On the Predictability of Stock Returns: An Asset-Allocation Perspective




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    • Recanati Graduate School of Business Administration, Tel-Aviv University and The Wharton School, University of Pennsylvania (Kandel) and The Wharton School, University of Pennsylvania and National Bureau of Economic Research (Stambaugh). The authors are grateful for comments by René Stulz, three anonymous referees, and workshop participants at Baruch College (CUNY), Duke University, Northwestern University, Ohio State University, Rutgers University, the University of North Carolina, the University of Pennsylvania, the University of Rochester, the University of Washington, and Washington University in St. Louis. We also wish to thank participants in the NBER 1995 Summer Institute, especially Bill Schwert, the discussant for the paper.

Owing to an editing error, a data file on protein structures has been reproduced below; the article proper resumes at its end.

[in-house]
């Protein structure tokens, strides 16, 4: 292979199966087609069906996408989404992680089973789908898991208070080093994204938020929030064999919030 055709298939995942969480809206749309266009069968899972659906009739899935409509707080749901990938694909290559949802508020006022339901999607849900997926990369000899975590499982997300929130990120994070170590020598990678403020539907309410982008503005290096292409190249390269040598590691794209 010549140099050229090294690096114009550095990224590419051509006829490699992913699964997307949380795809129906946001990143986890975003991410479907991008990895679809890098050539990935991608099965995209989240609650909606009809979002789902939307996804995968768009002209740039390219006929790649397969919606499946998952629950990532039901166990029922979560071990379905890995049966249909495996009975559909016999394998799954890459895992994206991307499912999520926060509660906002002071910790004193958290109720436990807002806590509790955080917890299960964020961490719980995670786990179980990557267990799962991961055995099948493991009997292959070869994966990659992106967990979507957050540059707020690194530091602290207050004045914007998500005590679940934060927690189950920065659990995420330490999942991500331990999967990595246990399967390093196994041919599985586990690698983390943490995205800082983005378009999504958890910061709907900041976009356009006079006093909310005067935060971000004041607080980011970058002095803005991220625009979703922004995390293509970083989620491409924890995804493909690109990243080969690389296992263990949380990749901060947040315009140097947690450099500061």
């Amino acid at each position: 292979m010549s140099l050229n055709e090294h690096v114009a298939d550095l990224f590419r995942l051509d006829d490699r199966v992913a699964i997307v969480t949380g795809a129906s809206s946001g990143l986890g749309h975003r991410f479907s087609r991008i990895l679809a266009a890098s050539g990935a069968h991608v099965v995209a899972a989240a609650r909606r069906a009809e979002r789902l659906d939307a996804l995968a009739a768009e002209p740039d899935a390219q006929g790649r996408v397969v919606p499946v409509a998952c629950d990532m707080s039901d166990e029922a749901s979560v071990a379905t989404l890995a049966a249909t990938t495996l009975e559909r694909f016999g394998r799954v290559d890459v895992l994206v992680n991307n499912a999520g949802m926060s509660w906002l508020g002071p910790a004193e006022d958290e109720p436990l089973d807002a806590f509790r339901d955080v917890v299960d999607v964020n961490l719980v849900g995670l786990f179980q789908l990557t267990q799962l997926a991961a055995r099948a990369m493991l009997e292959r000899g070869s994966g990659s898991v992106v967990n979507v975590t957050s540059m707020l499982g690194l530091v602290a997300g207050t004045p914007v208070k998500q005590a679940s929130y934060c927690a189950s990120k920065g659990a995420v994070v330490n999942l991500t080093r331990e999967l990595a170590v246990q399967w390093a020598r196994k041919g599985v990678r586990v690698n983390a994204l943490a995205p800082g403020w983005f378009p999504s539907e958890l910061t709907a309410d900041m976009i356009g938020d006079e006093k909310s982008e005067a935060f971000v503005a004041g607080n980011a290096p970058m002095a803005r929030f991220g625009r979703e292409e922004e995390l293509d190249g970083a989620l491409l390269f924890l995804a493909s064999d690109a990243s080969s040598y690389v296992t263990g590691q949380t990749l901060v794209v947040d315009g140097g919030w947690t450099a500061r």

Sample evidence about the predictability of monthly stock returns is considered from the perspective of a risk-averse Bayesian investor who must allocate funds between stocks and cash. The investor uses the sample evidence to update prior beliefs about the parameters in a regression of stock returns on a set of predictive variables. The regression relation can seem weak when described by usual statistical measures, but the current values of the predictive variables can exert a substantial influence on the investor's portfolio decision, even when the investor's prior beliefs are weighted against predictability.